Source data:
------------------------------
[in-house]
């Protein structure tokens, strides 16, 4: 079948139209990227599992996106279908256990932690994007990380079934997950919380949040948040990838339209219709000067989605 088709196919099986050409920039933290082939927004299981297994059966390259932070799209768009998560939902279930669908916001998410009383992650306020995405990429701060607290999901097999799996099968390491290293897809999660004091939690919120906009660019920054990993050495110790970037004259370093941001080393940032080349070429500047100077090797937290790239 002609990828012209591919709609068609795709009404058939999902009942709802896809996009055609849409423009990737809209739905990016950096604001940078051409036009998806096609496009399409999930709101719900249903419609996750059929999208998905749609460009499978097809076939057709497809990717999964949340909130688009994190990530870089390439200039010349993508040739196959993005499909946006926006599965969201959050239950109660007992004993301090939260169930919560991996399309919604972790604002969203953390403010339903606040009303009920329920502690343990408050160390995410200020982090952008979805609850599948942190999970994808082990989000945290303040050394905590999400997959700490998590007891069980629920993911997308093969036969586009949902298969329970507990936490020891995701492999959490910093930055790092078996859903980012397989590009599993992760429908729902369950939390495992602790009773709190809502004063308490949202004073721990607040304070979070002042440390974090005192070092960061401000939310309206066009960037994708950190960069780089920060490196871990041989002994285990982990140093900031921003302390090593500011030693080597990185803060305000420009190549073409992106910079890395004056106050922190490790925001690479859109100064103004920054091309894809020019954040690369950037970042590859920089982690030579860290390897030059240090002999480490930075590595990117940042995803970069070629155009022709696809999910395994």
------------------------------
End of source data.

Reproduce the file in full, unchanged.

[in-house]
């Protein structure tokens, strides 16, 4: 079948139209990227599992996106279908256990932690994007990380079934997950919380949040948040990838339209219709000067989605 088709196919099986050409920039933290082939927004299981297994059966390259932070799209768009998560939902279930669908916001998410009383992650306020995405990429701060607290999901097999799996099968390491290293897809999660004091939690919120906009660019920054990993050495110790970037004259370093941001080393940032080349070429500047100077090797937290790239 002609990828012209591919709609068609795709009404058939999902009942709802896809996009055609849409423009990737809209739905990016950096604001940078051409036009998806096609496009399409999930709101719900249903419609996750059929999208998905749609460009499978097809076939057709497809990717999964949340909130688009994190990530870089390439200039010349993508040739196959993005499909946006926006599965969201959050239950109660007992004993301090939260169930919560991996399309919604972790604002969203953390403010339903606040009303009920329920502690343990408050160390995410200020982090952008979805609850599948942190999970994808082990989000945290303040050394905590999400997959700490998590007891069980629920993911997308093969036969586009949902298969329970507990936490020891995701492999959490910093930055790092078996859903980012397989590009599993992760429908729902369950939390495992602790009773709190809502004063308490949202004073721990607040304070979070002042440390974090005192070092960061401000939310309206066009960037994708950190960069780089920060490196871990041989002994285990982990140093900031921003302390090593500011030693080597990185803060305000420009190549073409992106910079890395004056106050922190490790925001690479859109100064103004920054091309894809020019954040690369950037970042590859920089982690030579860290390897030059240090002999480490930075590595990117940042995803970069070629155009022709696809999910395994």